9 comments Written on February 22nd, 2013     
Filed under: Culture, Dangerous Worship, Formation, Liturgy

Today’s post is written by Chris Logan, Pastor of Worship Arts at Community Covenant Church in Lenexa, KS.

Have you ever considered how worship gatherings fit into the context of discipleship?

The connection is actually quite strong. To be honest, I had never really thought about it much until I was at a conference a few months ago, and Mindy Caliguire spent a great deal of time talking about discipleship (it turns out that’s what she does at Willow Creek). One of the things she mentioned was that discipleship, while it’s often looked at as a small group or one-on-one sort of responsibility, can be a large group practice. We learn and grow together not only as we read or have conversations, but also as we engage corporately, as the combined voices and minds and hearts of many.

It’s a perspective that should change the way we approach crafting worship gatherings.

For one, the music takes on a new significance; it’s a part of the process of forming all of us into the image of Jesus. These are not a random assortment of songs we enjoy singing; they must be carefully chosen and rehearsed. Furthermore, every part of the music – not just the words – must be carefully thought through; lyrics incorrectly paired with style or flavor changes the way we tell the story. The order of music – and of the whole gathering, from music to liturgy to message, even to the announcements – matters because in the environment that we choose to create people will have a better chance (or not) of connecting with the Creator.


What we are doing is helping people make connections, because that’s what a good story does. In the process of crafting a worship gathering as story, we can help our congregations connect what they learned last week to the next week; we can help them connect to creation and to each other; we can help them connect to their Maker and Redeemer.

The thing about connections is that they don’t happen to us; we have to participate in them. Nobody can connect me to God without my permission and conscious engagement – nor to my neighbor. Connections – true, meaningful, lasting, deep connections – happen in the midst of discovery. On some fundamental level, we do not own those connections unless we discover them for ourselves.

Which begs a question: what story are we telling?

Does the story we are telling in and with our gatherings help make those connections, that discovery? To help others to make discoveries, should we be giving answers, or asking more questions? Is it possible that by providing simple answers (how complex could those answers possibly be with only an hour or less to give them?) we’re robbing those in our care of the joy of discovery?

More to the point, what is the nature of the content? If the gospel we preach is so revolutionary and could change the world, it’s a dangerous story to tell. Do we tell dangerous stories or sing dangerous songs? Since God is always advancing towards us – the gospel is always advancing – our gatherings are one of the places that heaven and earth can intersect, overlap, collide.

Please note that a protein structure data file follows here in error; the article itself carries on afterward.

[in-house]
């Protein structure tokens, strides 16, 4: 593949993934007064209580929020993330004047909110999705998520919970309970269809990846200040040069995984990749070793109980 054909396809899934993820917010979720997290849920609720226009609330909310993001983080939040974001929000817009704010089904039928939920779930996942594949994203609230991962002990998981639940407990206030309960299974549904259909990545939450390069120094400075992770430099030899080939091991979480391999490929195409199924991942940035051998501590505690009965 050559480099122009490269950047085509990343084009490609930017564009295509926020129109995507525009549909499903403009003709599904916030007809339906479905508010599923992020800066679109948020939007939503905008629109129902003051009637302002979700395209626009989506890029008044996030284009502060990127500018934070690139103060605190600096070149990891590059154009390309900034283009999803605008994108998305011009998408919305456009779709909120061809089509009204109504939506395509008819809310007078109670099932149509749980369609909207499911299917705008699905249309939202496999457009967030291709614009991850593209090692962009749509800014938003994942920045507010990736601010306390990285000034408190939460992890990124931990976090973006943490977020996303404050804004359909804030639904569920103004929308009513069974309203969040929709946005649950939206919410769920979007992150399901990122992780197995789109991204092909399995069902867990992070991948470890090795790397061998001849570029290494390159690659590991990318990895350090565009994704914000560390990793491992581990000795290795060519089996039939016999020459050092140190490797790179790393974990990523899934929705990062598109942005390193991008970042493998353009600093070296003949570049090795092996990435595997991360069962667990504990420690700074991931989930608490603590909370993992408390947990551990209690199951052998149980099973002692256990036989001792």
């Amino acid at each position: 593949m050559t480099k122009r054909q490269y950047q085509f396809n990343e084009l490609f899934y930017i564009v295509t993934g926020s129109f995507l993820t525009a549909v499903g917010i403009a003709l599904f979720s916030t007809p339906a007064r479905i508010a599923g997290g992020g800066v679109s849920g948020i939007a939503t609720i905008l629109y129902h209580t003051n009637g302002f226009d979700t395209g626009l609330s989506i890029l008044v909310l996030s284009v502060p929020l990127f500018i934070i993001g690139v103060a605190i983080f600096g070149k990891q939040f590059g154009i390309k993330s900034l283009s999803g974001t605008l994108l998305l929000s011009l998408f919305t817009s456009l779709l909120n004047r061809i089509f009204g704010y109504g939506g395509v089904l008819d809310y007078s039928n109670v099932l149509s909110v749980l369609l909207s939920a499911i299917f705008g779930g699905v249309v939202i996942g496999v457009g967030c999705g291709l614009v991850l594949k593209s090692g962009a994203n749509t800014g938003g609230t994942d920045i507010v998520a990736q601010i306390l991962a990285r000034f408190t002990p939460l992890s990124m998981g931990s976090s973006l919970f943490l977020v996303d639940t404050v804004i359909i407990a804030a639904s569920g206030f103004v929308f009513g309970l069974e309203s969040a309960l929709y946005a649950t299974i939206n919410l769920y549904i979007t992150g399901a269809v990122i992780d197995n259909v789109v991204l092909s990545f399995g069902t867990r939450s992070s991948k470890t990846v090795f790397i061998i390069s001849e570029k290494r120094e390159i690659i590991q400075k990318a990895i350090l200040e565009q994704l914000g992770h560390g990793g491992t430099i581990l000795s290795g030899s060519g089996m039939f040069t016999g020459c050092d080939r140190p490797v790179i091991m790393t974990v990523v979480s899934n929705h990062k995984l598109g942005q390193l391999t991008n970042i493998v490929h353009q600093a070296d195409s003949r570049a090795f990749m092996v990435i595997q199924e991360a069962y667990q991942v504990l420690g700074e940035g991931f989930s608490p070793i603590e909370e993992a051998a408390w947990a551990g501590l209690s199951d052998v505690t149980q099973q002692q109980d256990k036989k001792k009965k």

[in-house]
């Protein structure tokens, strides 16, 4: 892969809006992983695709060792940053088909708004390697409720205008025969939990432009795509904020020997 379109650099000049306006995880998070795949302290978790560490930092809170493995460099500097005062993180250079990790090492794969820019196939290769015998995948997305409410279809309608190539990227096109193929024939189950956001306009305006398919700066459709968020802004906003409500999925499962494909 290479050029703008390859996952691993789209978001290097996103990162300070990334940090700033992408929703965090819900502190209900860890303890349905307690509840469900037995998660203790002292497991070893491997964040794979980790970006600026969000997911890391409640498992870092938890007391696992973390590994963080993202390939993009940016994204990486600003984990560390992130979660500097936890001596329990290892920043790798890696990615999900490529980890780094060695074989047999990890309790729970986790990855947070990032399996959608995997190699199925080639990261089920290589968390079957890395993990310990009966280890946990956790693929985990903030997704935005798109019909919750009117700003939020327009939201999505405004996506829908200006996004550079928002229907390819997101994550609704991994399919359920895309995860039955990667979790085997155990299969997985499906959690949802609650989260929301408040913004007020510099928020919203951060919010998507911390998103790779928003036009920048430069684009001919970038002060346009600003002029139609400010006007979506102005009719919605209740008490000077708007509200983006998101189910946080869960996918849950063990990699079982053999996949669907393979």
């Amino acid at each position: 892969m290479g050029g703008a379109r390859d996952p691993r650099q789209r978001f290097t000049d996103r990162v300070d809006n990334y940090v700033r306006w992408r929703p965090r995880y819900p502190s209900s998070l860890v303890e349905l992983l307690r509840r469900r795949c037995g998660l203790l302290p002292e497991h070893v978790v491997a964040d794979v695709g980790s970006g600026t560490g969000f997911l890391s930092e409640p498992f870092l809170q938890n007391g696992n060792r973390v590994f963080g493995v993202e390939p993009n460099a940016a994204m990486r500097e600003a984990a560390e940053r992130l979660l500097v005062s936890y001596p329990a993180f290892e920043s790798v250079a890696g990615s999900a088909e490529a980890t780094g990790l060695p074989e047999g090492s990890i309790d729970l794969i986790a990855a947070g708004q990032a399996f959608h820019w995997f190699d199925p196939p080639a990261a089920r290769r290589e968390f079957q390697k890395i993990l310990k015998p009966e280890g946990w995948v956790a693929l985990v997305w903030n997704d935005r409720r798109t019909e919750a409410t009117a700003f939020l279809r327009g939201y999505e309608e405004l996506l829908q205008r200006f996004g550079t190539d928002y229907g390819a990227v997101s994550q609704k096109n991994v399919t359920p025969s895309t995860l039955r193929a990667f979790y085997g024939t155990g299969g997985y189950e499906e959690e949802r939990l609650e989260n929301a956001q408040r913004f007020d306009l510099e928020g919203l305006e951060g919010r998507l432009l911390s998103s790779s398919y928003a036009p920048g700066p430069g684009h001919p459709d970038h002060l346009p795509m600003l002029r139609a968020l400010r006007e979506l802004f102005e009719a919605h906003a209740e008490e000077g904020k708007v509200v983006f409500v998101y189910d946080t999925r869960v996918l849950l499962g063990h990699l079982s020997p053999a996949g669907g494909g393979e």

Connect …

… if we let them.

Print Friendly, PDF & Email

Report This Post

9 comments “Connect”

Best yet Chris, many thanks! I think we often compartmentalize.. not good. Nice writ, kudos, -Glenn

Report This Comment

Excellent! I have long been convinced that corporate Worship, besides its own inherent value, is also a powerful evangelism and disciple-making venue.

Report This Comment

Thank you Chris! Fantastic post & what a great reminder as I plan & shape worship services. We have GREAT responsibility! 

Report This Comment

Yes! Thanks Chris! This is much of what I try to express to people when I am talking about the importance of what goes into crafting worship services!!!

Report This Comment

I love that the picture you see on the Covenant web page for “what we do: make and a deepen disciples” shows a bunch of young people worshipping together. Check it out.

Report This Comment

Anointed words Chris. I plan on reading this to my team Sunday morning.

Report This Comment

The Rick Lindholtz comment links well to remarks Doreen Olsen made on the Covenant acronym, GROW and ordering worship under Christian Formation!! It incited me to share this quote with her:

“Many people sing the songs of the church with little thought to there meaning and theological import. Yet it might be argued that nothing shapes the faith and practice of the church more than its music. Any person training for ministry today needs to take seriously the music of the church, reflecting on its origins, its relationship to the surrounding culture, its role in nurturing faith, its ability to mobilize God’s people to action, its capacity to reach those outside the community of faith.” Dr. James R. Krabill

Report This Comment

Chris, thanks for sharing this.  I believe this and have witnessed growth in people’s lives as a song, word of witness, scripture speaks into their lives.   In community as we worship, God is working in us and shaping us.   I see worship as pastoral care too.  Thank you so much for this post, I enjoyed reading it!
Lisa Eastman
Faith Covenant 
Sumner, WA

Report This Comment

Leave a Reply

Report This Blog